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Region Hovedstaden - en del af Københavns Universitetshospital

Inflammation in Glaucoma: From the back to the front of the eye, and beyond

Publikation: Bidrag til tidsskriftReviewForskningpeer review

  1. Age-related macular degeneration: A two-level model hypothesis

    Publikation: Bidrag til tidsskriftReviewForskningpeer review

  2. Central serous chorioretinopathy: Towards an evidence-based treatment guideline

    Publikation: Bidrag til tidsskriftReviewForskningpeer review

  3. Optic nerve oxygenation

    Publikation: Bidrag til tidsskriftTidsskriftartikelForskningpeer review

  • Christophe Baudouin
  • Miriam Kolko
  • Stéphane Melik-Parsadaniantz
  • Elisabeth M Messmer
Vis graf over relationer

The pathophysiology of glaucoma is complex, multifactorial and not completely understood. Elevated intraocular pressure (IOP) and/or impaired retinal blood flow may cause initial optic nerve damage. In addition, age-related oxidative stress in the retina concurrently with chronic mechanical and vascular stress is crucial for the initiation of retinal neurodegeneration. Oxidative stress is closely related to cell senescence, mitochondrial dysfunction, excitotoxicity, and neuroinflammation, which are involved in glaucoma progression. Accumulating evidence from animal glaucoma models and from human ocular samples suggests a dysfunction of the para-inflammation in the retinal ganglion cell layer and the optic nerve head. Moreover, quite similar mechanisms in the anterior chamber could explain the trabecular meshwork dysfunction and the elevated IOP in primary open-angle glaucoma. On the other hand, ocular surface disease due to topical interventions is the most prominent and visible consequence of inflammation in glaucoma, with a negative impact on filtering surgery failure, topical treatment efficacy, and possibly on inflammation in the anterior segment. Consequently, glaucoma appears as an outstanding eye disease where inflammatory changes may be present to various extents and consequences along the eye structure, from the ocular surface to the posterior segment, and the visual pathway. Here we reviewed the inflammatory processes in all ocular structures in glaucoma from the back to the front of the eye and beyond. Our approach was to explain how para-inflammation is necessary to maintain homoeostasis, and to describe abnormal inflammatory findings observed in glaucomatous patients or in animal glaucoma models, supporting the hypothesis of a dysregulation of the inflammatory balance toward a pro-inflammatory phenotype. Possible anti-inflammatory therapeutic approaches in glaucoma are also discussed.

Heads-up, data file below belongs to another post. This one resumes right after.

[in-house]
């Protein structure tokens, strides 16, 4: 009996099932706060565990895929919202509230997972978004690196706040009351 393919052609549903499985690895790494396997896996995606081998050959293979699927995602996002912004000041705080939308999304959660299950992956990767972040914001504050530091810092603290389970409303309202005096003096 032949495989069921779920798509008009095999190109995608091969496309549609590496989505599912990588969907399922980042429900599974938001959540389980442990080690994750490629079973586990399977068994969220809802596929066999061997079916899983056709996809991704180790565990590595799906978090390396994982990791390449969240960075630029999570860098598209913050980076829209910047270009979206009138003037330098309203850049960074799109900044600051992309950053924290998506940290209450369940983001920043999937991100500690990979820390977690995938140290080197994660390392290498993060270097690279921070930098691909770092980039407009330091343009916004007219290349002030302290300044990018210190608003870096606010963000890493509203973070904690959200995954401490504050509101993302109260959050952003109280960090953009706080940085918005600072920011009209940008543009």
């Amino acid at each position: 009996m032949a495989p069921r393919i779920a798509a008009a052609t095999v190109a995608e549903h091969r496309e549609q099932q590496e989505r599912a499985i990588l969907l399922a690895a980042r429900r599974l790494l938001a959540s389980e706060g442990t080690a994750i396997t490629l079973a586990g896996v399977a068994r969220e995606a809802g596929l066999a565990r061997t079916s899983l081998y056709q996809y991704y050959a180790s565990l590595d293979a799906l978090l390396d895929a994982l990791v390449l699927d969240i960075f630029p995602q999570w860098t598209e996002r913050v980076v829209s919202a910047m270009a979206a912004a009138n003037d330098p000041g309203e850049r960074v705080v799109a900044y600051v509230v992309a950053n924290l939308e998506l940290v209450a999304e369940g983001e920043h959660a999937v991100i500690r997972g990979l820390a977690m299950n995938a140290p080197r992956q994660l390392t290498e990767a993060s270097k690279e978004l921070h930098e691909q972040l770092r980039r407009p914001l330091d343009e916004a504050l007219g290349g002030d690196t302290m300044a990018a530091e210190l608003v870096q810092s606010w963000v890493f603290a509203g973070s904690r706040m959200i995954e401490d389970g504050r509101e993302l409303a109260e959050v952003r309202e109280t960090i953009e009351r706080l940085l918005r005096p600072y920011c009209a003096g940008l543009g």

TidsskriftProgress in Retinal and Eye Research
Sider (fra-til)100916
StatusUdgivet - jul. 2021

Bibliografisk note

Copyright © 2020. Published by Elsevier Ltd.

ID: 61991703